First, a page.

Coordinated Stony Coral Tissue Loss Disease Monitoring in the Greater Caribbean

Principal Investigator

Coral reefs are biologically diverse and productive ecosystems threatened by natural and anthropogenic stressors at local, regional, and global scales. Reef monitoring programs serve as an essential tool for understanding and quantifying threats, and also provide a basis for managing and mitigating them. The Atlantic and Gulf Rapid Reef Assessment (AGRRA) Program protocol has been widely employed to develop standardized assessments of reef systems throughout the Greater Caribbean. While the AGRRA protocol does address disease, it was developed before the start of the present outbreak of Stony Coral Tissue Loss Disease (SCTLD). The same protocol has not been broadly used in the adjacent Gulf of Mexico, which makes comparisons between the two regions difficult even though they share intimate intra- and interregional connectivity.

Standardized and coordinated monitoring efforts are needed as they will provide congruent, long-term datasets that allow us to make informed management decisions to preserve the health and well-being of these systems in a sustainable manner. Coordinated efforts are also needed to react to and address emerging threats like SCTLD since disease pathogens can be quickly transported over long distances by both natural and anthropogenic mechanisms.

HRI is partnering with Unidad Multidisciplinaria de Docencia e Investigación Sisal, Universidad Nacional Autónoma de México, and Kalanbio S.A., in consultation with staff at the National Oceanic and Atmospheric Administration’s (NOAA) National Coral Reef Monitoring Program (NCRMP), to address these needs by organizing a two-day peer exchange. Participants will include coral reef scientists, managers, and practitioners in the Gulf of Mexico and Greater Caribbean region to review coral reef monitoring protocols with an emphasis on SCTLD.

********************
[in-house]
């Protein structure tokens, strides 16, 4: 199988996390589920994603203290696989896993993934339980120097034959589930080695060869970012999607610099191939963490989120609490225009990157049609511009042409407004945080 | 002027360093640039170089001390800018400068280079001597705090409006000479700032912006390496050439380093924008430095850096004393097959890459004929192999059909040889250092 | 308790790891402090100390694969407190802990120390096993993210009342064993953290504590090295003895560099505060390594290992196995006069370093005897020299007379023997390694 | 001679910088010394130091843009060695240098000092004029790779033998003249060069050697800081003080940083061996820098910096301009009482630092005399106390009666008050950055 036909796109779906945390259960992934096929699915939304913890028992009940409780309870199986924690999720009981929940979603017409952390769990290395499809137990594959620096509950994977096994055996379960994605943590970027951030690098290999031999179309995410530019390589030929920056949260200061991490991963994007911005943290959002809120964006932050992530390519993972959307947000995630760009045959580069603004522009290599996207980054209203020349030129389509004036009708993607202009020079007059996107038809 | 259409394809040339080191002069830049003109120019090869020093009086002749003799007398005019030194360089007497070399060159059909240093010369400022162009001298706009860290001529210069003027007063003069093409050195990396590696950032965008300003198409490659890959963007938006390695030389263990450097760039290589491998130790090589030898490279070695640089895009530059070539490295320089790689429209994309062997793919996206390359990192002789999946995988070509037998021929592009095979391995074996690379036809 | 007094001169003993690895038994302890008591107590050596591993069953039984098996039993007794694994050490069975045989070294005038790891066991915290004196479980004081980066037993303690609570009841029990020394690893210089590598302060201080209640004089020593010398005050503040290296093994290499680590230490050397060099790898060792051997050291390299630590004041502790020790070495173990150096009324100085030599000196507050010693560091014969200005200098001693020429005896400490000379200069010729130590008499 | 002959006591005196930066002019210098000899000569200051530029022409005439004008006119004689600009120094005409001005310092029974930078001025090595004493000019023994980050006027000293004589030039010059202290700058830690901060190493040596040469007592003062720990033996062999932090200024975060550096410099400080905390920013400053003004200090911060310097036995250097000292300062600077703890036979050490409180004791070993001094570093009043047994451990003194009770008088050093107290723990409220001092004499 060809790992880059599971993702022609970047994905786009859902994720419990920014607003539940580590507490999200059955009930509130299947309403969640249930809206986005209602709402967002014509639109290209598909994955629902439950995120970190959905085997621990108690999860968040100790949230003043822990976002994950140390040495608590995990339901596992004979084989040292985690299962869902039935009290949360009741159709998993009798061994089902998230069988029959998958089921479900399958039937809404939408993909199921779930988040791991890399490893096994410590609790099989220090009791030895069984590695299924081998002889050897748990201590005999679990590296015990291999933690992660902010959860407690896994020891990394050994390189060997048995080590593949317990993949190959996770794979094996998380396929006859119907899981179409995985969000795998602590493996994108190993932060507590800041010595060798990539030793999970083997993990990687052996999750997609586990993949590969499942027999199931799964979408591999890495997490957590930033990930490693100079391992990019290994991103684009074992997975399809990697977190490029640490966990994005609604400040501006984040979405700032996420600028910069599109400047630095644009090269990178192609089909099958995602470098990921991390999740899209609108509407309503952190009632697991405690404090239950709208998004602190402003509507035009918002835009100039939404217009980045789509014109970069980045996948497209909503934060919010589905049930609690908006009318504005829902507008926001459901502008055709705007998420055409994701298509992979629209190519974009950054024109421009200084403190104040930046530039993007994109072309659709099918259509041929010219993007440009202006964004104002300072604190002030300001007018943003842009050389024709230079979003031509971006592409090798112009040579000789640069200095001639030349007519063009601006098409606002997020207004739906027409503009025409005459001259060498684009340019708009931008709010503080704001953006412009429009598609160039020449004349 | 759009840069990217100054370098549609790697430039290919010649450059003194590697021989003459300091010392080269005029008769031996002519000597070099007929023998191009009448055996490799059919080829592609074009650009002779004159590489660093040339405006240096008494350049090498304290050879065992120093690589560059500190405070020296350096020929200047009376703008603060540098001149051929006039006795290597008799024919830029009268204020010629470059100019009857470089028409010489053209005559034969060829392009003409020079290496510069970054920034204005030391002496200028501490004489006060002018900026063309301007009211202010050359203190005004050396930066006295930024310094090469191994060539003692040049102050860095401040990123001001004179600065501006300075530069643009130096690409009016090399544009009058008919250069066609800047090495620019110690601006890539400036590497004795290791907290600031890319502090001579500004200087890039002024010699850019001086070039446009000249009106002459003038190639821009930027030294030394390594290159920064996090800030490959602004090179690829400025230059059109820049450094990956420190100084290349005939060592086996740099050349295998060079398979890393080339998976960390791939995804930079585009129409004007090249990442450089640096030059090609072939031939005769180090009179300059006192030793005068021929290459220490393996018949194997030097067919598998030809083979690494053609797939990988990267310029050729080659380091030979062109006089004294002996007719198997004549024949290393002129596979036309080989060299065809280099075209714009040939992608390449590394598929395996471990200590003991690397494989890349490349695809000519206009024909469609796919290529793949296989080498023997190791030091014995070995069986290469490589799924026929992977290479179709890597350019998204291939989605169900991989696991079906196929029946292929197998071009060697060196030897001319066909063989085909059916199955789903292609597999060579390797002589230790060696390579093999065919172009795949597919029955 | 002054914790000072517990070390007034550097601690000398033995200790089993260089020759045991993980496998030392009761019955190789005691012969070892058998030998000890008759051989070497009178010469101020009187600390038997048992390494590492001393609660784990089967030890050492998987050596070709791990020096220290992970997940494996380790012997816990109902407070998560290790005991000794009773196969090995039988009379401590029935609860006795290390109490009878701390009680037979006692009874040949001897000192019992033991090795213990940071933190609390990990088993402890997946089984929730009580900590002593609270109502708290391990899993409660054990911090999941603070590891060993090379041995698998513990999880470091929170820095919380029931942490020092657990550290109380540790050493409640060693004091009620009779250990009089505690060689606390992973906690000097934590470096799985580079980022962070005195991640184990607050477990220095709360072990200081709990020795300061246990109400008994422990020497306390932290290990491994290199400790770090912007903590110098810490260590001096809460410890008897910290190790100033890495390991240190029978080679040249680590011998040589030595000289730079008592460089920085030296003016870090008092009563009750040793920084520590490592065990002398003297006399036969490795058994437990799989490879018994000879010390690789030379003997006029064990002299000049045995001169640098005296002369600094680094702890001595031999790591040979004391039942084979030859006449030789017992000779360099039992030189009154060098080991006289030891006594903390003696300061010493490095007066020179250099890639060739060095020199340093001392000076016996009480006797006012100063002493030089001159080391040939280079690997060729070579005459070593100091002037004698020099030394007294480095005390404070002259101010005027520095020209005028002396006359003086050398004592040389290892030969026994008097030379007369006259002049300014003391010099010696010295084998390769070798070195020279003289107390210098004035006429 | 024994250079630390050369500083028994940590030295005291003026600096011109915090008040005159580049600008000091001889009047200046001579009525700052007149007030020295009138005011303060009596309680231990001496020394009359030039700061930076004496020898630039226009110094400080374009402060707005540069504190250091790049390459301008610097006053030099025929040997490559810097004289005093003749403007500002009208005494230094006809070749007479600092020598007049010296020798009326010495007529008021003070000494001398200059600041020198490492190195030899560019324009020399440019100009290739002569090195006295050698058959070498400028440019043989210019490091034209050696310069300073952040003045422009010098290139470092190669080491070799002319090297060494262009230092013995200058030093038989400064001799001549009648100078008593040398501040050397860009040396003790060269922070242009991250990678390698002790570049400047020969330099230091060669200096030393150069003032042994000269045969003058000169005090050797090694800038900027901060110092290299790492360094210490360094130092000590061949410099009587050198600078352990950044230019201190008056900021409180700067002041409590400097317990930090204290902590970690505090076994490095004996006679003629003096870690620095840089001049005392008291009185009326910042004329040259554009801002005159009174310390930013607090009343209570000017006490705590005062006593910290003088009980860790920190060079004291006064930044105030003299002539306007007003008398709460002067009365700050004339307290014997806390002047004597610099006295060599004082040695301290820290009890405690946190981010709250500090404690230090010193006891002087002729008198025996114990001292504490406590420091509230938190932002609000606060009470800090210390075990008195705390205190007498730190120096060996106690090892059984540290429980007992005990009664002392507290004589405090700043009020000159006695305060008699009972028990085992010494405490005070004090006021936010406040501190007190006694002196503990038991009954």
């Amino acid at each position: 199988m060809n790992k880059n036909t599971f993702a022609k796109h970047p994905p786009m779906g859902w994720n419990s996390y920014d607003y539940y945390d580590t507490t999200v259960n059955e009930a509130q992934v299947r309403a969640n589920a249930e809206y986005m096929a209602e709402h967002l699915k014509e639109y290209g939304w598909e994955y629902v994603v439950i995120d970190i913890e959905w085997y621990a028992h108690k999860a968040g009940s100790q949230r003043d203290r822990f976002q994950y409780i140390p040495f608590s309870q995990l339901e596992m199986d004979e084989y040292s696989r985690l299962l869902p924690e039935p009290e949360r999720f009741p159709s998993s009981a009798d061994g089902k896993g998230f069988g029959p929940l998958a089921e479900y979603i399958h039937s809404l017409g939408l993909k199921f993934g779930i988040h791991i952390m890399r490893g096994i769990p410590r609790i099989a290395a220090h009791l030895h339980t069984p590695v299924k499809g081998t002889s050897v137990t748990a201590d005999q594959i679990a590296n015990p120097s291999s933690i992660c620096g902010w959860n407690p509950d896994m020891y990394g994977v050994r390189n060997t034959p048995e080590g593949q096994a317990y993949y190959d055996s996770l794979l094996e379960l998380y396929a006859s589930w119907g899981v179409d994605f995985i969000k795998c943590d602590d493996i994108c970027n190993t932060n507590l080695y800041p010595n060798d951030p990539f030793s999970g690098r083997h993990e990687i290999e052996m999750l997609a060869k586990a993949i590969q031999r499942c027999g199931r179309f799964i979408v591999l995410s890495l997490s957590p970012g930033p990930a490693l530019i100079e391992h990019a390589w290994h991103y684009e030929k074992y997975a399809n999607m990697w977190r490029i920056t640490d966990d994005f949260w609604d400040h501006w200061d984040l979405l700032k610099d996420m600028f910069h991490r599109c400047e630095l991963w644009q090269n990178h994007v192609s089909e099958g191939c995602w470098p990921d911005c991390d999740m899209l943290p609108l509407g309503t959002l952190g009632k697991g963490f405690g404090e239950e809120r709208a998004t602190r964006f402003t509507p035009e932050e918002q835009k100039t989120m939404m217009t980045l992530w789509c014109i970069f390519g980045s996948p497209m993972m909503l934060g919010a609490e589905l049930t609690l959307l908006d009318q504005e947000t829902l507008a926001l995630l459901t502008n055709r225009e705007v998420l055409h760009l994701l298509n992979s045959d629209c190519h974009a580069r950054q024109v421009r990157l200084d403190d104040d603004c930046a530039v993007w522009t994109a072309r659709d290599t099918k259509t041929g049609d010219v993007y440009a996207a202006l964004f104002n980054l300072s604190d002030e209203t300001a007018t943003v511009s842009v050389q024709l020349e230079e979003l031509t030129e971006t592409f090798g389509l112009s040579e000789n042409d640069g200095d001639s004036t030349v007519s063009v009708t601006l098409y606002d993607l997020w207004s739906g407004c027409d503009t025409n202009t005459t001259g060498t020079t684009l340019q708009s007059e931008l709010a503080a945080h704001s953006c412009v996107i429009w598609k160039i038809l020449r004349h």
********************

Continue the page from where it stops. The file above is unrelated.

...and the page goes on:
The peer exchange will allow participants to share their own local experiences, which reflect differing realities with respect to funding, technical capabilities, and policy in their home nations. It will provide an opportunity to strengthen existing peer collaboration networks and develop new ones, especially considering issues like SCTLD. The benefit of collaborative knowledge, experience, and expertise over the larger regional area will directly support management efforts throughout, which in turn, will benefit the reef systems given their intimate, shared connectivity.

The peer exchange project will directly build on and leverage three existing and independently funded efforts that include:

  • The multinational development of a preliminary Gulf of Mexico Coral Reef Report Card,
  • A multinational workshop to be held in Mérida, Yucatán to provide training with NOAA’s NCRMP protocols, and
  • A corals-focused Student Workshop on International Coastal and Marine Management (“SWIMM”) involving a diverse group of multinational graduate students and faculty.